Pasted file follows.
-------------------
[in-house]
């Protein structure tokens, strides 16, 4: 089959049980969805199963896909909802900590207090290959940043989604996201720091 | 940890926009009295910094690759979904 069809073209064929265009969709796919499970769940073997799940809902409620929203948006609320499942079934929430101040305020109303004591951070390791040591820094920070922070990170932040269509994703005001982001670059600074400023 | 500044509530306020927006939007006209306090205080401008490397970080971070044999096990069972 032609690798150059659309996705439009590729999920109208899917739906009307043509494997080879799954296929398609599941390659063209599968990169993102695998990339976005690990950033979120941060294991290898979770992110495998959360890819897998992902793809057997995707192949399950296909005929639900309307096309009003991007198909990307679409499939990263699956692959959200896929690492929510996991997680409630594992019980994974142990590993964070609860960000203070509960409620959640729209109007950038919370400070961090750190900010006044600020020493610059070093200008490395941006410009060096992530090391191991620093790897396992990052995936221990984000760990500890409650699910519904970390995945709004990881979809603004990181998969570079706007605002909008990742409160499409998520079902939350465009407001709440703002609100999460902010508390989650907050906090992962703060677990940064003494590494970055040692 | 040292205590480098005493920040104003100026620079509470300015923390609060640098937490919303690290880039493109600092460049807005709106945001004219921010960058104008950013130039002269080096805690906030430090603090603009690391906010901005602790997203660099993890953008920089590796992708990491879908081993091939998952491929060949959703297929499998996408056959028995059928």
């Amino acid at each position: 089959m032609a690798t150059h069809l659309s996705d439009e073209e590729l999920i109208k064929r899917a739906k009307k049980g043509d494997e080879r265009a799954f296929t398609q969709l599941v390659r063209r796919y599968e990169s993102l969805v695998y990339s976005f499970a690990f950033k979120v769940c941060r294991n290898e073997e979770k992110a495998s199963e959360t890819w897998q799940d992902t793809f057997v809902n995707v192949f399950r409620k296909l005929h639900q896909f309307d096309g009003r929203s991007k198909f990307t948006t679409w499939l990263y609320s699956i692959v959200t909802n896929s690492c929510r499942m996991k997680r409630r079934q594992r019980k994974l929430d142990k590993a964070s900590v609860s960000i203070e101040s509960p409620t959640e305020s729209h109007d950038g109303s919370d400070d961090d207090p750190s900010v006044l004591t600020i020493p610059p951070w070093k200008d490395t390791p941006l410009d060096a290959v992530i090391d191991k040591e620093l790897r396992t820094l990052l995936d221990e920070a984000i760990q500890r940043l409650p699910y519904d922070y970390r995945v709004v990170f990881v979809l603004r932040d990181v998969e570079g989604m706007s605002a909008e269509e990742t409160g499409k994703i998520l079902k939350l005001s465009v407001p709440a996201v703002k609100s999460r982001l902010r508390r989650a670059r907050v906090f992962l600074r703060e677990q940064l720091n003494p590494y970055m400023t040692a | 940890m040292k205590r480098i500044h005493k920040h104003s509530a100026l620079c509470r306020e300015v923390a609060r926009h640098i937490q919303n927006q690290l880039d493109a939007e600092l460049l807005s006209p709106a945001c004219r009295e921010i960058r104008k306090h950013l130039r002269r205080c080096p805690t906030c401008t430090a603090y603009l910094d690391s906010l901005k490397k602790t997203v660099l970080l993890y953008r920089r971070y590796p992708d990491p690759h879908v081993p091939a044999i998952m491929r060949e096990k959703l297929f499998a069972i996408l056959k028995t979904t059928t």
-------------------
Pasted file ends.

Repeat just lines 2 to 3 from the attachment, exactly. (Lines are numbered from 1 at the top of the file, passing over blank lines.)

């Protein structure tokens, strides 16, 4: 089959049980969805199963896909909802900590207090290959940043989604996201720091 | 940890926009009295910094690759979904 069809073209064929265009969709796919499970769940073997799940809902409620929203948006609320499942079934929430101040305020109303004591951070390791040591820094920070922070990170932040269509994703005001982001670059600074400023 | 500044509530306020927006939007006209306090205080401008490397970080971070044999096990069972 032609690798150059659309996705439009590729999920109208899917739906009307043509494997080879799954296929398609599941390659063209599968990169993102695998990339976005690990950033979120941060294991290898979770992110495998959360890819897998992902793809057997995707192949399950296909005929639900309307096309009003991007198909990307679409499939990263699956692959959200896929690492929510996991997680409630594992019980994974142990590993964070609860960000203070509960409620959640729209109007950038919370400070961090750190900010006044600020020493610059070093200008490395941006410009060096992530090391191991620093790897396992990052995936221990984000760990500890409650699910519904970390995945709004990881979809603004990181998969570079706007605002909008990742409160499409998520079902939350465009407001709440703002609100999460902010508390989650907050906090992962703060677990940064003494590494970055040692 | 040292205590480098005493920040104003100026620079509470300015923390609060640098937490919303690290880039493109600092460049807005709106945001004219921010960058104008950013130039002269080096805690906030430090603090603009690391906010901005602790997203660099993890953008920089590796992708990491879908081993091939998952491929060949959703297929499998996408056959028995059928």
């Amino acid at each position: 089959m032609a690798t150059h069809l659309s996705d439009e073209e590729l999920i109208k064929r899917a739906k009307k049980g043509d494997e080879r265009a799954f296929t398609q969709l599941v390659r063209r796919y599968e990169s993102l969805v695998y990339s976005f499970a690990f950033k979120v769940c941060r294991n290898e073997e979770k992110a495998s199963e959360t890819w897998q799940d992902t793809f057997v809902n995707v192949f399950r409620k296909l005929h639900q896909f309307d096309g009003r929203s991007k198909f990307t948006t679409w499939l990263y609320s699956i692959v959200t909802n896929s690492c929510r499942m996991k997680r409630r079934q594992r019980k994974l929430d142990k590993a964070s900590v609860s960000i203070e101040s509960p409620t959640e305020s729209h109007d950038g109303s919370d400070d961090d207090p750190s900010v006044l004591t600020i020493p610059p951070w070093k200008d490395t390791p941006l410009d060096a290959v992530i090391d191991k040591e620093l790897r396992t820094l990052l995936d221990e920070a984000i760990q500890r940043l409650p699910y519904d922070y970390r995945v709004v990170f990881v979809l603004r932040d990181v998969e570079g989604m706007s605002a909008e269509e990742t409160g499409k994703i998520l079902k939350l005001s465009v407001p709440a996201v703002k609100s999460r982001l902010r508390r989650a670059r907050v906090f992962l600074r703060e677990q940064l720091n003494p590494y970055m400023t040692a | 940890m040292k205590r480098i500044h005493k920040h104003s509530a100026l620079c509470r306020e300015v923390a609060r926009h640098i937490q919303n927006q690290l880039d493109a939007e600092l460049l807005s006209p709106a945001c004219r009295e921010i960058r104008k306090h950013l130039r002269r205080c080096p805690t906030c401008t430090a603090y603009l910094d690391s906010l901005k490397k602790t997203v660099l970080l993890y953008r920089r971070y590796p992708d990491p690759h879908v081993p091939a044999i998952m491929r060949e096990k959703l297929f499998a069972i996408l056959k028995t979904t059928t």